Editorial Views  |   November 2017
Precision Correction of Coagulopathy or Prothrombin Complex Concentrates?: Reversal Options for Dabigatran following Trauma
Author Notes
  • From the Division of Trauma and Acute Care Surgery, Department of Surgery and Critical Care Medicine, University of Pittsburgh Medical Center, Pittsburgh, Pennsylvania (M.D.N.); and the Division of Cardiothoracic Anesthesiology and Critical Care, Department of Anesthesiology, Duke University School of Medicine, Durham, North Carolina (J.H.L.).
  • Corresponding article on page 852.
    Corresponding article on page 852.×
  • Accepted for publication July 12, 2017.
    Accepted for publication July 12, 2017.×
  • Address correspondence to Dr. Neal: nealm2@upmc.edu
Article Information
Editorial Views / Coagulation and Transfusion / Hematologic System / Trauma / Burn Care
Editorial Views   |   November 2017
Precision Correction of Coagulopathy or Prothrombin Complex Concentrates?: Reversal Options for Dabigatran following Trauma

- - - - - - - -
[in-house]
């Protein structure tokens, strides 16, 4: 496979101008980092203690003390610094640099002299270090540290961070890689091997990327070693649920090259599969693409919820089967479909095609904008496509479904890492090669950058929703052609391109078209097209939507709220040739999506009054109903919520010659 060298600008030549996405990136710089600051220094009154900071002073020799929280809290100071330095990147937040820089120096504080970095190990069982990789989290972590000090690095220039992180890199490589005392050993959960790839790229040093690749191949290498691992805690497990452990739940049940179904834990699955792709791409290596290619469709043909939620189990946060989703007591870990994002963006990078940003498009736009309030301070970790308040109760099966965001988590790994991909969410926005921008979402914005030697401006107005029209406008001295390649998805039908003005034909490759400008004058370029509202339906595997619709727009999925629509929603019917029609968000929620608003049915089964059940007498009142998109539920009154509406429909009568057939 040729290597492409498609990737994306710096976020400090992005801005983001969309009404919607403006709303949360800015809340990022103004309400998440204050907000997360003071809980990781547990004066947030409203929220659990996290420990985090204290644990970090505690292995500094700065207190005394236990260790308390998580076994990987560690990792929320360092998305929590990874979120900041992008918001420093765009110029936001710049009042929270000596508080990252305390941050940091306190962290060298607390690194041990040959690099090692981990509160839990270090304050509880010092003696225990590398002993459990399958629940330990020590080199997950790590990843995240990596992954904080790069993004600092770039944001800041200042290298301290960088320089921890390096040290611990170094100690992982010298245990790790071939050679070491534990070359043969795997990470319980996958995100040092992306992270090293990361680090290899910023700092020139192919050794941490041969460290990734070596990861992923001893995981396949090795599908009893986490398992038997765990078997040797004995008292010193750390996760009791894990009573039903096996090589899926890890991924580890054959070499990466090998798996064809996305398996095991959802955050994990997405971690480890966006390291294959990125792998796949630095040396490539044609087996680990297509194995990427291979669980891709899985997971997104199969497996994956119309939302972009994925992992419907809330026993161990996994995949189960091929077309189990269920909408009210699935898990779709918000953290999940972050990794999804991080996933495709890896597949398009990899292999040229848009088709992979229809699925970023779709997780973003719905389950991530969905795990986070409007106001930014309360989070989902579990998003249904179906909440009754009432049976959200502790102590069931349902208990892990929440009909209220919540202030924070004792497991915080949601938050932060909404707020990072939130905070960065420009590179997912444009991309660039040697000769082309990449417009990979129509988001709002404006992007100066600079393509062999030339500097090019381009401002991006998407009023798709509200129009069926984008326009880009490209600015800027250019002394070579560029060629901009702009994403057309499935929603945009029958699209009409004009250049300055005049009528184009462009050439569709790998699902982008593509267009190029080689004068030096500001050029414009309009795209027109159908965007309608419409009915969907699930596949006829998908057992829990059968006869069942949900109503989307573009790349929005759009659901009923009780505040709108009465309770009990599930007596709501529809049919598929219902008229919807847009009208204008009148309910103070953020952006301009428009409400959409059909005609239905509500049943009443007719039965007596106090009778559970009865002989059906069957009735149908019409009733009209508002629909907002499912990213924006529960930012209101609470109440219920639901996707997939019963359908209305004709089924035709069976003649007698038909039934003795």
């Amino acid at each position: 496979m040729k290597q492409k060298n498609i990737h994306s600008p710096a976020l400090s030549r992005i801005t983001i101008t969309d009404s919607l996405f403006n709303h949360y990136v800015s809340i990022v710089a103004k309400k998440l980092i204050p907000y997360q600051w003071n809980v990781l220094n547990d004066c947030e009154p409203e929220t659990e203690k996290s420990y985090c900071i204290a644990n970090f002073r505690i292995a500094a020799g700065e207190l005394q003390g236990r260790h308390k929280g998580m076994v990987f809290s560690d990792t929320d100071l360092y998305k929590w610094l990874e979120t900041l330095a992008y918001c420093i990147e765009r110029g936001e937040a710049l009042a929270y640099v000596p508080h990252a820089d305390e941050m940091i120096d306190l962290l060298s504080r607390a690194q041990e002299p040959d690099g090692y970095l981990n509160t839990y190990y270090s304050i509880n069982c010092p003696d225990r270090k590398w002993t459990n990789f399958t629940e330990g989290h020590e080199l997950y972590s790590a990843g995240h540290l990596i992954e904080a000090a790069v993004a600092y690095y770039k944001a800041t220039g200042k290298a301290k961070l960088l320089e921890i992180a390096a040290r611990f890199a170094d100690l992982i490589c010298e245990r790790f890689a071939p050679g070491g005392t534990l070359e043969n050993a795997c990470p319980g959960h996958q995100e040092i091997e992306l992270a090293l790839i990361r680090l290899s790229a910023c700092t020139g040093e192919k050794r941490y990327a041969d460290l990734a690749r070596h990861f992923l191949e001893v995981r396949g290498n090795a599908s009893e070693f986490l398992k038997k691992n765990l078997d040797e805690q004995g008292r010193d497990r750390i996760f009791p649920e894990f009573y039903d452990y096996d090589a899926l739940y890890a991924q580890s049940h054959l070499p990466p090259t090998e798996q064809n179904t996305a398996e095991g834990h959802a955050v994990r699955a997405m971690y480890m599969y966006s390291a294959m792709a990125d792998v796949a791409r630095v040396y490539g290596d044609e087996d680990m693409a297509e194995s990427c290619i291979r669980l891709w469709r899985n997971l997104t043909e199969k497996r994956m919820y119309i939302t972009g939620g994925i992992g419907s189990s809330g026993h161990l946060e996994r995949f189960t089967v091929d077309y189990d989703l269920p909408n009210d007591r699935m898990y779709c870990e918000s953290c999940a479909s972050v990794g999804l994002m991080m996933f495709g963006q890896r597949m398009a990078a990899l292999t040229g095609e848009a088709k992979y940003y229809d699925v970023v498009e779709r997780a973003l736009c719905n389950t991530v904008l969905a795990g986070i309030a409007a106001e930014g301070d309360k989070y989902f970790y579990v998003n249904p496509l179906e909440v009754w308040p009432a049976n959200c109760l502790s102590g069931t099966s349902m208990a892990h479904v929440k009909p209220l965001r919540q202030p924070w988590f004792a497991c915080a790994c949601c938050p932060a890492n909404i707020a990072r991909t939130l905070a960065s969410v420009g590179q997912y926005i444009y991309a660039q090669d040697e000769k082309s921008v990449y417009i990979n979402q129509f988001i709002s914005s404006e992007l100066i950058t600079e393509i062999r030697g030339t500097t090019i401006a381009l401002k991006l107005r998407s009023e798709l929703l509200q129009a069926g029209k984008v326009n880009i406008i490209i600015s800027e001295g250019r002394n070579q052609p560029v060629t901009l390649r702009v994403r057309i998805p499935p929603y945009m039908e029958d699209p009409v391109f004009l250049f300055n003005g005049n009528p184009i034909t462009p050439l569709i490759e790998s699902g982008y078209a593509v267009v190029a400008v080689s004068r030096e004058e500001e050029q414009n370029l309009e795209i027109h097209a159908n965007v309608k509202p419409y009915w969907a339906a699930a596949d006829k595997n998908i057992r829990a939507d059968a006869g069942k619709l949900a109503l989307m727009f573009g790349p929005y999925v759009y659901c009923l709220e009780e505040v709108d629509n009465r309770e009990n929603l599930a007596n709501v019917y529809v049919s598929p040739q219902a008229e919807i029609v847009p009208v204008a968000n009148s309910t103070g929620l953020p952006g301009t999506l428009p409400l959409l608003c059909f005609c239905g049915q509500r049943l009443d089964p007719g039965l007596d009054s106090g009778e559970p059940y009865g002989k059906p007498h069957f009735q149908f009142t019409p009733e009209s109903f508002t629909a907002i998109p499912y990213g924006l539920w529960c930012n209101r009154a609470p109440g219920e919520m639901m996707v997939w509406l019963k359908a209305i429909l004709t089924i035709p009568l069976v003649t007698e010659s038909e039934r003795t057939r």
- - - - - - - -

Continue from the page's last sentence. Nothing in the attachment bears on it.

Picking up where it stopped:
Anesthesiology 11 2017, Vol.127, 744-746. doi:10.1097/ALN.0000000000001857
Anesthesiology 11 2017, Vol.127, 744-746. doi:10.1097/ALN.0000000000001857
EMERGENCY care providers need to have therapies for the acutely bleeding patient, especially for trauma patients and those requiring emergency surgery. Trauma is a leading cause of mortality worldwide with hemorrhage as the leading cause of preventable death. As many as 30% of severely injured trauma patients will present with a unique, endogenous coagulopathy referred to as trauma-induced coagulopathy. In addition to this problem, the number of trauma patients on direct-acting oral anticoagulants is growing. These drugs are increasingly used for the prevention of cerebrovascular embolic stroke in patients with atrial fibrillation, the treatment of venous thromboembolism, and thromboprophylaxis in patients undergoing surgery.1–3 
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